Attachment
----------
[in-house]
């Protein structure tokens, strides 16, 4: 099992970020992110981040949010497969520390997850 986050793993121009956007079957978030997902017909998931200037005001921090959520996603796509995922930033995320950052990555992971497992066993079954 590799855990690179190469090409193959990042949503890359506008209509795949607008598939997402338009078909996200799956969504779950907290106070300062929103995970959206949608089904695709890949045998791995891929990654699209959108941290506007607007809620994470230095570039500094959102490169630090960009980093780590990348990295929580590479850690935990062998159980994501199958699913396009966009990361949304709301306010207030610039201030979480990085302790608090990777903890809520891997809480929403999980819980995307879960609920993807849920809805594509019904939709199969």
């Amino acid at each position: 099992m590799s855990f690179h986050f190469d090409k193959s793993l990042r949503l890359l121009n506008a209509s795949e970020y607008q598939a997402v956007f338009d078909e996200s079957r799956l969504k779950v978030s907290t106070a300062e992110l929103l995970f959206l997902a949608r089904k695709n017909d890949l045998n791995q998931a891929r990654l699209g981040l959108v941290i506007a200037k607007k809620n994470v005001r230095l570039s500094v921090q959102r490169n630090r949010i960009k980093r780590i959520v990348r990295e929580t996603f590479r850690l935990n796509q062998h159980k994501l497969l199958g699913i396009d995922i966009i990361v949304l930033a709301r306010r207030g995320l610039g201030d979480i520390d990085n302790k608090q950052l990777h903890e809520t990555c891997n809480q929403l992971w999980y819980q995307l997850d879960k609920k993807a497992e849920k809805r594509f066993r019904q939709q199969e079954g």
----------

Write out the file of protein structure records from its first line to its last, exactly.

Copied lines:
[in-house]
């Protein structure tokens, strides 16, 4: 099992970020992110981040949010497969520390997850 986050793993121009956007079957978030997902017909998931200037005001921090959520996603796509995922930033995320950052990555992971497992066993079954 590799855990690179190469090409193959990042949503890359506008209509795949607008598939997402338009078909996200799956969504779950907290106070300062929103995970959206949608089904695709890949045998791995891929990654699209959108941290506007607007809620994470230095570039500094959102490169630090960009980093780590990348990295929580590479850690935990062998159980994501199958699913396009966009990361949304709301306010207030610039201030979480990085302790608090990777903890809520891997809480929403999980819980995307879960609920993807849920809805594509019904939709199969």
């Amino acid at each position: 099992m590799s855990f690179h986050f190469d090409k193959s793993l990042r949503l890359l121009n506008a209509s795949e970020y607008q598939a997402v956007f338009d078909e996200s079957r799956l969504k779950v978030s907290t106070a300062e992110l929103l995970f959206l997902a949608r089904k695709n017909d890949l045998n791995q998931a891929r990654l699209g981040l959108v941290i506007a200037k607007k809620n994470v005001r230095l570039s500094v921090q959102r490169n630090r949010i960009k980093r780590i959520v990348r990295e929580t996603f590479r850690l935990n796509q062998h159980k994501l497969l199958g699913i396009d995922i966009i990361v949304l930033a709301r306010r207030g995320l610039g201030d979480i520390d990085n302790k608090q950052l990777h903890e809520t990555c891997n809480q929403l992971w999980y819980q995307l997850d879960k609920k993807a497992e849920k809805r594509f066993r019904q939709q199969e079954g």